One “placebo/control” question was included in surveys 1 and 2 to check for Hawthorne-type effects, i.e., that knowledge of being in a study may possibly alter participants’ behavior or assessments.31 This question dealt with “financial consequences” associated with genetic testing. Because this topic was not addressed in the tool, no change between surveys 1 and 2 would be expected.
Qualitative data from open-ended questions were obtained by examining all the written responses to specific survey questions. All such responses were coded to identify major themes and categories within each theme. Responses within each category were prioritized by the number of comments received.
Approximately 2,850 inquiries were received. Of these, 1,747 participants completed survey 1 of the study, and 1,262 participants completed the study by viewing the decision aid prototype and responding to survey 2. Of those who completed both surveys, 86% were female and 14% were male. Ages ranged from 22 to 87 years old, with a mean age of 54.5 and a median age of 56 years. More than 90% of the participants self-identified as white.
Of the 1,262 participants, 81% had someone in the family who had been diagnosed with Alzheimer disease and 52% had been a care provider for someone with Alzheimer disease. Among those with an Alzheimer disease diagnosis within the family, 60% had been care providers; among those without a family history, only 17% had been care providers. Almost all participants (97%) indicated that they had health insurance.
As might be expected for an online study, nearly all participants (97%) indicated that they were comfortable using computer-based materials. There were no statistically significant differences when participants older than age 60, who might be thought of as less at ease with such materials, were compared with younger age groups. The time it took to review the decision aid averaged 20 minutes, with 80% of the participants completing their review within 10–35 minutes.
Overall effectiveness of the decision aid
A number of measures were used to assess the overall effectiveness of the decision aid for APOE genetic testing. The first measure was a direct query about the helpfulness of the aid. In response, 34% of the participants rated it as being very helpful and 60% rated it somewhat helpful, for an overall positive rating of 94%. Only 6% indicated that it was not very helpful or not at all helpful. In a related query, 93% of respondents reported that they would recommend this educational tool to others considering APOE testing.
Written comments in response to optional open-ended questions expanded on these choices. Of those who wrote about why they found the decision aid “very helpful” (374 responses), the major comments indicated that they found it balanced as well as clear and user-friendly. They also indicated that they appreciated having the decision broken down into useful components. Of those who found the decision aid to be “somewhat helpful” (619 responses), the balance and the value of the new information provided was also cited. For some of them, however, there was a desire for a definitive recommendation regarding genetic testing, which the tool does not provide. Of the group who found the tool “not very helpful” or “not at all helpful” (68 responses), the major reason given was that they felt themselves well informed prior to examining the tool.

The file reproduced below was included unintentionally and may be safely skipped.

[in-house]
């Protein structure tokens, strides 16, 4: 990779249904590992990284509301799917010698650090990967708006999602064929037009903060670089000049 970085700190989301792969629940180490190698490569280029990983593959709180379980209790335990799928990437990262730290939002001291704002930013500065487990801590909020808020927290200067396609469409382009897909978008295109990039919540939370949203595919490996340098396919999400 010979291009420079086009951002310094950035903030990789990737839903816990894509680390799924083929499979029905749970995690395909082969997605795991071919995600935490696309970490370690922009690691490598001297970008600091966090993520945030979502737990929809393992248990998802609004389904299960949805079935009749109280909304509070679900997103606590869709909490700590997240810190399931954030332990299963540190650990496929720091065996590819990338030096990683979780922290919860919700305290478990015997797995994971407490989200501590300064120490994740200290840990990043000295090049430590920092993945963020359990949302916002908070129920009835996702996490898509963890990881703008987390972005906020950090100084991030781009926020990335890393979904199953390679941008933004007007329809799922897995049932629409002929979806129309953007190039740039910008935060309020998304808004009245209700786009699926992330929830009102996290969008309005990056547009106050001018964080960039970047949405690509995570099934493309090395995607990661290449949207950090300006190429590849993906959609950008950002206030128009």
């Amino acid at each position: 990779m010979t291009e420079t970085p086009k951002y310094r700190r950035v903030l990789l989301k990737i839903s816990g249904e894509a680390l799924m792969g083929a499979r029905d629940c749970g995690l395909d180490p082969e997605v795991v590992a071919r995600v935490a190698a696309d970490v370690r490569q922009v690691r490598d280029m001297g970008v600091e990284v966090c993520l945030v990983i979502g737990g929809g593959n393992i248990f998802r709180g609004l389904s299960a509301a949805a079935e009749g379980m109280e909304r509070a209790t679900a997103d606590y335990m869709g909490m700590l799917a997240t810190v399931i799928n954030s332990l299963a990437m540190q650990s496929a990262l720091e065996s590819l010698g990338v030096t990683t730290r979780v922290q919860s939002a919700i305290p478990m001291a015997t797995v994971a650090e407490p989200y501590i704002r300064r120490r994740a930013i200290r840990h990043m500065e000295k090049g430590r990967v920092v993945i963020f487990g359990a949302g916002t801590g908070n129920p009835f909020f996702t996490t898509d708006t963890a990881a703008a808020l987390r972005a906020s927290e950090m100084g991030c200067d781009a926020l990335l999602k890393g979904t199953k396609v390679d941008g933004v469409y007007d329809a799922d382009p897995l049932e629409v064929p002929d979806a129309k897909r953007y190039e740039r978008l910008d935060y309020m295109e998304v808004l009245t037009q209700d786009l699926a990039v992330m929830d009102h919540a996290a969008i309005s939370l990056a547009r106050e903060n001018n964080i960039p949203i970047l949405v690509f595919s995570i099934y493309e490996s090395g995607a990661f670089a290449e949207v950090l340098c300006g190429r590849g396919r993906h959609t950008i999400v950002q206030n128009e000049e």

The “placebo/control” question to estimate Hawthorne-type effects yielded only a very small, clinically unimportant change (0.08 Likert units on a 4.0-point Likert scale) at the margin of statistical significance. Thus, any such effect was too small to appreciably impact the results.
Another measure of effectiveness is whether there is an increase in general knowledge. Respondents were asked to what extent they are now familiar with the factors that influence risk for developing Alzheimer disease. Of the 1,221 volunteers who answered before and after viewing the decision aid, 47% reported no change in familiarity, 49% reported an increase in familiarity, and only 4% reported a decrease in familiarity. The average increase in familiarity was 0.55 Likert-scale units (P < 0.0001).
With regard to the meaning of APOE genetic-test results, the before-and-after comparison showed a dramatic educational effect for one subset of respondents. This subset (203; 17%) consisted of respondents who initially indicated that they did not know what to expect (122; 10%) or who mistakenly believed that the results of APOE testing would definitely reveal, with certainty, whether they would develop Alzheimer disease (81, 7%). After examining the decision aid, most of these same individuals (148; 73%) came to understand that the results of genetic testing would reveal only whether their risk is higher than average but would not provide certainty. The rest (83%) of the 1,221 respondents already knew that the test results would not provide certainty. This encouraging figure is not surprising given that recruitment efforts largely reached people who were already actively seeking information about genetic testing.